Wilkins thanks King for participating in the 13–14 January Leadership Conference on Civil Rights meeting with congressional leaders regarding pending civil rights legislation.1
Reverend Martin Luther King
Montgomery Improvement Association
530-C South Union Street
This is a somewhat delayed word of personal thanks for the enormous help you gave to the cause of civil rights legislation by your participation last month in our conferences with the congressional leadership I have wanted for some time to say this, but the heavy duties attendant upon the legislative battle have been overwhelming.
The delay has at least made it possible to witness the concrete evidence that our joint activity has had valuable results. At the time we journeyed to Washington everyone was painfully conscious of the low level of public awareness of, and involvement in, the civil rights legislative effort. Bulding upon our conferences and on the widespread stimulus provided thereby to our respective organizations, a highly encouraging response has been developed from the grass-roots. We are sparing no effort to see to it that this response continues to expand so that the pressure of public opinion will be manifest to all members of Congress until the job is properly done.
I hope to be able to inform you from time to time of the situation as it unfolds. The action this week by the House Rules Committee is only the first step in what we hope will be a major victory.2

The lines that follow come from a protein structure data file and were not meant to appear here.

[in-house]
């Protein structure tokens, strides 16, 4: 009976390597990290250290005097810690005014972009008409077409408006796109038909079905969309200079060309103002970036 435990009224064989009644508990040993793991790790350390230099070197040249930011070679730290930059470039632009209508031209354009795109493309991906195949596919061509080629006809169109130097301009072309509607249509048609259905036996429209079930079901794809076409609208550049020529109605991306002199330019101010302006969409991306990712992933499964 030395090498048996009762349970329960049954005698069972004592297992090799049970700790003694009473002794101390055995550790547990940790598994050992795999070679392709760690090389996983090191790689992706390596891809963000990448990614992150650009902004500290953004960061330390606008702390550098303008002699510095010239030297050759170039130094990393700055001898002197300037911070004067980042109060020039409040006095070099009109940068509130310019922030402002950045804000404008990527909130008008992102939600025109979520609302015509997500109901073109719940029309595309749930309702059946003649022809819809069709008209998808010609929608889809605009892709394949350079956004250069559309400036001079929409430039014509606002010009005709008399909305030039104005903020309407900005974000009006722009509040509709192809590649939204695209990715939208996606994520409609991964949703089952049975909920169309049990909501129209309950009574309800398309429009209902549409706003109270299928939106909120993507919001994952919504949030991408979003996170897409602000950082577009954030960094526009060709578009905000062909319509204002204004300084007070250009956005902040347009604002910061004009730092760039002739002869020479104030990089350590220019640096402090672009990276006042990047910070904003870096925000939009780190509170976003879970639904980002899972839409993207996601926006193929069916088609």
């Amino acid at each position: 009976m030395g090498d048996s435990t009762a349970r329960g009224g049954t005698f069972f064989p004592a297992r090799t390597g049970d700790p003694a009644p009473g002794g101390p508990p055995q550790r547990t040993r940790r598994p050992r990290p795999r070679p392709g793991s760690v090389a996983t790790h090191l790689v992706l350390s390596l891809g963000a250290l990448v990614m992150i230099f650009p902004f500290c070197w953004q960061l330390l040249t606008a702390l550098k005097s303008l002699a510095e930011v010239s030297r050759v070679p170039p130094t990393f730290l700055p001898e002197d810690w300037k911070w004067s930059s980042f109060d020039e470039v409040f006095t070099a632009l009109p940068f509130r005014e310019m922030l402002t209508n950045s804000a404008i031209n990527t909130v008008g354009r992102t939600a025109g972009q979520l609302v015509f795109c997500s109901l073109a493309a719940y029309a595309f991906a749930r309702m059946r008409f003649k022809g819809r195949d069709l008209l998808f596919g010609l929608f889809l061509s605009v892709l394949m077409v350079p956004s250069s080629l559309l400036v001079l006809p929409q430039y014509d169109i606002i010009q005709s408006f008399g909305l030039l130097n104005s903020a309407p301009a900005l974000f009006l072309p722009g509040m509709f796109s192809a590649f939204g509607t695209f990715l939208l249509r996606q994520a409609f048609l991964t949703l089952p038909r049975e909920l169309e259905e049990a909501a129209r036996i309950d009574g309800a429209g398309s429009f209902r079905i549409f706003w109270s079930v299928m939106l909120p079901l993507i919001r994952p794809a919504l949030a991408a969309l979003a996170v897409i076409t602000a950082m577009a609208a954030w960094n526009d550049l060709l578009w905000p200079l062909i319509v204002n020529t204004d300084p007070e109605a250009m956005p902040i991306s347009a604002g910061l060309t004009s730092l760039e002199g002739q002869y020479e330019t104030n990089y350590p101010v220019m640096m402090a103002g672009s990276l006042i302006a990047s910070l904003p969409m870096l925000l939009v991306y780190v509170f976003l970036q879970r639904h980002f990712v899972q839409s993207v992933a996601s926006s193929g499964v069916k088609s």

Very sincerely yours,
1. Wilkins invited King to the meeting in an 18 December telegram, stating that the Washington meeting would be “confined to top leaders.” Civil rights proponents met with Senate Majority Leader Lyndon B. Johnson (D-Texas), Senate Minority Leader Everett Dirksen (R-Ill.), House Speaker Sam Rayburn (D-Texas), House Majority Leader John McCormack (D-Mass.), and House Minority Leader Charles Halleck (R-Ind.). Other participants included officials from the National Urban League, Brotherhood of Sleeping Car Porters, American Jewish Congress, National Council of Negro Women, Women’s International League for Peace and Freedom, Japanese American Citizens League, American Civil Liberties Union (ACLU), and the United Auto Workers (UAW) (“Participants in civil rights legislative conference,” 13 January-14 January 1960, and “Rights Bloc Fails to End Deadlock,” New York Times, 15 January 1960).
2. A civil rights bill had languished in committee since August 1959. On 1 February 1960 the House Rules Committee voted to act on the pending legislation after 190 members of Congress petitioned to release the measure. The committee sent the civil rights legislation to the floor on 18 February with a seven-to-four vote. For more on the bill’s progress, see Jacob K. Javits to King, 21 April 1960, pp. 439-440 in this volume.